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Supervised learning has its place, and it provides great utility for many di erent pattern-matching problems. There are times, however, where you want your system to learn on its own. Not all problems are easy to break down into supervised learning sets. Fortunately for us, almost all real phenomena occurs as a continuous stream of events, each of which is related, by physics and the ow of time, to the previous one. Our sensory input is continuous, with strong internal structures and a de nite sense of cause and e ect. Neural networks can make use of this coherence to create statistical groups of sensory patterns. These groups divide the network s experience into signi cant bundles using unsupervised learning. Some unsupervised networks, called self-organizing maps (SOM), learn by comparing the current sensory input against the history of all inputs as embodied by the patterns of their neurons. Where supervised learning is given the answers, unsupervised learning discovers the answers in the very textures of its experience. The internal details of the neurons are still the same: computational neurons containing templates that are matched to the input pattern, to create an output activation. But in training, the activated neurons are not compared to the desired output but instead to their neighbors. In a neighborhood group, the best matching neuron adjusts to better match the input, while more distant neurons move away from that pattern. Once trained, each neuron in the map represents a point in state space. State space is like a map of all possible inputs, in all possible combinations. In reality, only a small set of input combinations are going to appear on the input of the network. The network adjusts to represent the inputs that appear and pretty much ignores areas of state space that are not relevant. Mapping the self-organizing map to robot control is a bit tricky. In theory, the system could learn what actions are appropriate to which inputs through trial and error, and with some form of reward and punishment system. There is a system of learning called reinforcement learning that does just this. In practice, the SOM may be hooked up to a more traditional multilayer perceptron. The activation levels of the neurons in the map become inputs to the MLP, which is trained so that the correct control signals are generated. In this case the SOM is a pre-processor for the MLP. It can take a large, poorly de ned, and imprecise set of inputs and simplify them.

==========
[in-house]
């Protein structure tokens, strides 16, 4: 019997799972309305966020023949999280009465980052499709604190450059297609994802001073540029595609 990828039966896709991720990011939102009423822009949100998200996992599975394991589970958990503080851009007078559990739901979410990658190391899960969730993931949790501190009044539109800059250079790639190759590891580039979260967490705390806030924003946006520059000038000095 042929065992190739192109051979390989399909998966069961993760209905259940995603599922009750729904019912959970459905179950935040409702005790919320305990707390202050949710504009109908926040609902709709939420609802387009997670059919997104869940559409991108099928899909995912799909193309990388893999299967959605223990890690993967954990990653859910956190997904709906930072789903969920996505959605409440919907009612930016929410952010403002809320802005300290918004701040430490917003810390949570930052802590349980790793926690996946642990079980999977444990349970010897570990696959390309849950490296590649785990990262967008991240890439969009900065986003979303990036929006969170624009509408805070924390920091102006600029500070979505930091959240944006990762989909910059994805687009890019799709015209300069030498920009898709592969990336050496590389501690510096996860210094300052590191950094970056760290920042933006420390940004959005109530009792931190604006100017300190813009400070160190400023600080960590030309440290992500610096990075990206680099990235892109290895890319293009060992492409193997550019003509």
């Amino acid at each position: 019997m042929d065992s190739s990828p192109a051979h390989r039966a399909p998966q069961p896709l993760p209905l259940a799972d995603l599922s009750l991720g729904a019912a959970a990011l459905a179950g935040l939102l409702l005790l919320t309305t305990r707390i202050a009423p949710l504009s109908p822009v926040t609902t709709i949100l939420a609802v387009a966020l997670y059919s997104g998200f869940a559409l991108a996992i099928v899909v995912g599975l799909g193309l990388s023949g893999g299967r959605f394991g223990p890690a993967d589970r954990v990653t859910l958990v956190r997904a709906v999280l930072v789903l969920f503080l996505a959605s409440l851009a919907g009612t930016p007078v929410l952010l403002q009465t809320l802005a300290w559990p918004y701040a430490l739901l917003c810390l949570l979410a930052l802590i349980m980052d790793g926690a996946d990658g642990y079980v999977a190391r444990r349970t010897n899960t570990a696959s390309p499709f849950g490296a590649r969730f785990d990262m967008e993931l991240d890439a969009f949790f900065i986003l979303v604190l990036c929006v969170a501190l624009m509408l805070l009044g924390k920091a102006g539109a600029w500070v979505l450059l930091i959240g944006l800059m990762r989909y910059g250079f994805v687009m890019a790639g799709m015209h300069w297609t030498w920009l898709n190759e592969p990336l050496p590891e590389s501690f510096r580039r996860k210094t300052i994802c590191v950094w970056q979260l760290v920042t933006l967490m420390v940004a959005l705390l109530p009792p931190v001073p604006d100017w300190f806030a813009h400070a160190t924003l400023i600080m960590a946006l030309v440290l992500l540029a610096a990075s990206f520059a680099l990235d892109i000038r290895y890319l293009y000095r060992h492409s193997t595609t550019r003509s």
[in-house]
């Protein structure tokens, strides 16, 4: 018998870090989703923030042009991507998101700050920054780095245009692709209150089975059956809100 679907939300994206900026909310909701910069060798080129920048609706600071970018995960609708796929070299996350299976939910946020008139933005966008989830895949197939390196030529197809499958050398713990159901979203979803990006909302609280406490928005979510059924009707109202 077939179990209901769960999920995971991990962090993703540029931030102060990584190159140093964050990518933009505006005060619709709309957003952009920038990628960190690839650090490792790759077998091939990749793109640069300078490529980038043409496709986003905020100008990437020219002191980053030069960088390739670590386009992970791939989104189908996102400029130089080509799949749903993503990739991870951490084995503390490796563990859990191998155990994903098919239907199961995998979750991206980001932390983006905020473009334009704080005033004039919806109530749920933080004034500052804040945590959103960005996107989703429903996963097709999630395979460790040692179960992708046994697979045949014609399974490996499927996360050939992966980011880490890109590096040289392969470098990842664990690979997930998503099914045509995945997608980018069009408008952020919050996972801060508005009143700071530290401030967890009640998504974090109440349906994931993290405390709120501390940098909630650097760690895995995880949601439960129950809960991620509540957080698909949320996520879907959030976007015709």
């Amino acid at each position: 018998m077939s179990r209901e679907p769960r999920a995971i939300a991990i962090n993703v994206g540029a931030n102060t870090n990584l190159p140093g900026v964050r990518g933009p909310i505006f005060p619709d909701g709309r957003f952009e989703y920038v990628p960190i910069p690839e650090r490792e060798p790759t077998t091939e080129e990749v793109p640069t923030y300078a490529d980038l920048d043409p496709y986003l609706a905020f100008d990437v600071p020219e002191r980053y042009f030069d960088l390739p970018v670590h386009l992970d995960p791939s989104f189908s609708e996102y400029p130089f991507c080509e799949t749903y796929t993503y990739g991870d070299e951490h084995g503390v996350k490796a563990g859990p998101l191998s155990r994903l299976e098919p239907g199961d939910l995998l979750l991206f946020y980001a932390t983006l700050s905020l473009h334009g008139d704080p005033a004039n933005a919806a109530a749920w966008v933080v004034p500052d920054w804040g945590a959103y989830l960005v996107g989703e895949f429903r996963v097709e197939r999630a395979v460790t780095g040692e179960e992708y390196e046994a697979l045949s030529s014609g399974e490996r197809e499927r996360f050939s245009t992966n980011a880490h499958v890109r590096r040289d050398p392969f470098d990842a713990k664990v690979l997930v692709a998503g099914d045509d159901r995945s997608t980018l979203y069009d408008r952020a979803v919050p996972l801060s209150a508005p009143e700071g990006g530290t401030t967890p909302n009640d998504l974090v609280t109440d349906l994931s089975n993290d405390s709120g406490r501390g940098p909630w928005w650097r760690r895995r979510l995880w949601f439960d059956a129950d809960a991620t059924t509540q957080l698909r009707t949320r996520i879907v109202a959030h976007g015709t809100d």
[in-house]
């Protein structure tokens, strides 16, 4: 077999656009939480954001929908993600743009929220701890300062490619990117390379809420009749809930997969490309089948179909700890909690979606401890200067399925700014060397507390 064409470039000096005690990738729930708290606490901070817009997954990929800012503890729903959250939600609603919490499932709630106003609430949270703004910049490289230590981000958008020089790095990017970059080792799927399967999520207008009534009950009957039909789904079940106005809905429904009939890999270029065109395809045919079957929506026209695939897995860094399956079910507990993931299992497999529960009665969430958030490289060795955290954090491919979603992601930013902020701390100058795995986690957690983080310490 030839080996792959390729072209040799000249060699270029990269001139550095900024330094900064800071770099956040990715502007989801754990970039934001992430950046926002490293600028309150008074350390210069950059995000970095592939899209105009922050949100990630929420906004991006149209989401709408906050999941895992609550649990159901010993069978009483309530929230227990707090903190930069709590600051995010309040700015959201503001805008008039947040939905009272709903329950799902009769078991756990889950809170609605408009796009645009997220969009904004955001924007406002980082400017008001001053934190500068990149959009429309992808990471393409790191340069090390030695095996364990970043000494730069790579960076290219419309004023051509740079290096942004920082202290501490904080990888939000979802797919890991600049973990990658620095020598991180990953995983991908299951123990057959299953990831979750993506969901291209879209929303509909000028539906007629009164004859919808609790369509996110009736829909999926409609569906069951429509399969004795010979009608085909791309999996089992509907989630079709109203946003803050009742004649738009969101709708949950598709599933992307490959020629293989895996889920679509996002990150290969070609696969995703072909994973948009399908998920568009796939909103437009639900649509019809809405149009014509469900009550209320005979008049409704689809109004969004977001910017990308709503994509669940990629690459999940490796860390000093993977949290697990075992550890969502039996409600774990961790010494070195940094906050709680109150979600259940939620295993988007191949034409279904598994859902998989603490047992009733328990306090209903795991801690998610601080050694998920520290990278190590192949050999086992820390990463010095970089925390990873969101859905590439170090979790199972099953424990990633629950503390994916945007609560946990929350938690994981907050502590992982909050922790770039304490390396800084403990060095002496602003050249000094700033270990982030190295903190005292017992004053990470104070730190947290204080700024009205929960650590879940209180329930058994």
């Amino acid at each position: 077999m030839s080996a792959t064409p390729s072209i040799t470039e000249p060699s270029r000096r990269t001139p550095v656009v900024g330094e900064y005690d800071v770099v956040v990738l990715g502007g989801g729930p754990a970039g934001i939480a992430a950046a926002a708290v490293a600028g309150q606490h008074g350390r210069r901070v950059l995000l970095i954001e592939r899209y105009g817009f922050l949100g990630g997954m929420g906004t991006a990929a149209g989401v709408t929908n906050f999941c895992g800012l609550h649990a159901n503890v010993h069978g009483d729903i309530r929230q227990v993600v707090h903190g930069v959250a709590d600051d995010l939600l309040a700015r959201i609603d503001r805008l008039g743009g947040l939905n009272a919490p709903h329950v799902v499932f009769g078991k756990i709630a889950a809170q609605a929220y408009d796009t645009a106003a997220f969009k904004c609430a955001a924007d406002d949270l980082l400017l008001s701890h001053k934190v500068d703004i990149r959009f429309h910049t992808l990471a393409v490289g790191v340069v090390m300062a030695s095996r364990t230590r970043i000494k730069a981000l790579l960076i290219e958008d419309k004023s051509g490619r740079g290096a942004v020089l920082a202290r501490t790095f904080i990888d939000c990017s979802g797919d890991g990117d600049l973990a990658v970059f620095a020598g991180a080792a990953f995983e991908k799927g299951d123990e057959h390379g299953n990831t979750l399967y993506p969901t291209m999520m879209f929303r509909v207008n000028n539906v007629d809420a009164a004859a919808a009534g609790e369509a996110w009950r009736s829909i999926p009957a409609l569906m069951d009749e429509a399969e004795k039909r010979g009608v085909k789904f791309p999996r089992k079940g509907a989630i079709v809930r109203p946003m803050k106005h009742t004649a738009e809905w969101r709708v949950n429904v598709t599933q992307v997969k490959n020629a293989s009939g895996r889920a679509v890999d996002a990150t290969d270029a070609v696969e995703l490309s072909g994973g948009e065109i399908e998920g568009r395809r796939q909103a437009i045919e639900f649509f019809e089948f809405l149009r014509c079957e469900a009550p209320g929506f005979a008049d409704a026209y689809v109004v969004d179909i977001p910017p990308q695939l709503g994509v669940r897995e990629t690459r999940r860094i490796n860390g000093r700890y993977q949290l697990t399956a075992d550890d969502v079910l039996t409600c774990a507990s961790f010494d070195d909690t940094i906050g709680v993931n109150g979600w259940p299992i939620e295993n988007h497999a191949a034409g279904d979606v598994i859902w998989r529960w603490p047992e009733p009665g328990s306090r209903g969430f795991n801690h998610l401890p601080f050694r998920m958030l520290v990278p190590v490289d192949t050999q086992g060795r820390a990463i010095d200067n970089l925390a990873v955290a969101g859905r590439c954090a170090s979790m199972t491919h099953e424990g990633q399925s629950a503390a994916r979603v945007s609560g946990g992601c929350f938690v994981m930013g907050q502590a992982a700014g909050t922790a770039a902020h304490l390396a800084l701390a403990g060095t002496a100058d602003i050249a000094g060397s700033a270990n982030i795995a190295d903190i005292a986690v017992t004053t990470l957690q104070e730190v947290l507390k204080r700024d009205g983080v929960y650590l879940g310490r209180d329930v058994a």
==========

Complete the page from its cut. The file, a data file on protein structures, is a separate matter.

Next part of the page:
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CHAPTER 18 Advanced Control
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The robots you see in the movies, the C3POs and the androids, are built in our own image. A single machine with exible manipulators (arms, hands, and ngers) capable of traversing most forms of terrain (legs, feet) and with a single, complex control system (brain). Industrial robots are almost the direct opposite of this. They are specialpurpose machines specialized for a single task, they tend to be xed in position, and their control system is little more than a script reader playing back preset instructions. There is a third approach to robots, almost alien in nature. Their inspiration is in the complex communities and behaviors of ants and bees. A single ant is not very complex. Building an ant brain is a far more approachable task than building a human brain. Ants in groups have more complex behavior than an ant by itself. Much like a brain has behavior beyond that which could be anticipated by looking at a single neuron. This thinking brings us to swarm robotics. Each robot is a small, inexpensive, and simply programmed unit. It has the ability to communicate with neighboring robots and it is deployed with a large number of its siblings. Any small subset of these robots can be destroyed or lost and the swarm can still ful ll its job. The robots are inexpensive so there can be a bunch of them, and since there are a bunch of them any one of them is expendable. This con guration of robots, the swarm, lends itself to exploration. Exploration of space leaps to mind, but there are also important exploration tasks on Earth, such as swarming over a disaster area looking for survivors. Swarms will also be used in wartime, to scout out the urban landscape and report on conditions. Swarms of ying robots, another topic that has generated a lot of interest lately, are especially useful for scouting. Related to swarm robotics is modular robotics. In this case, the swarm comes together, the individual robots attach to each other physically. This makes them into a larger robot for the purpose of completing a task that is not possible for a single, smaller robot.
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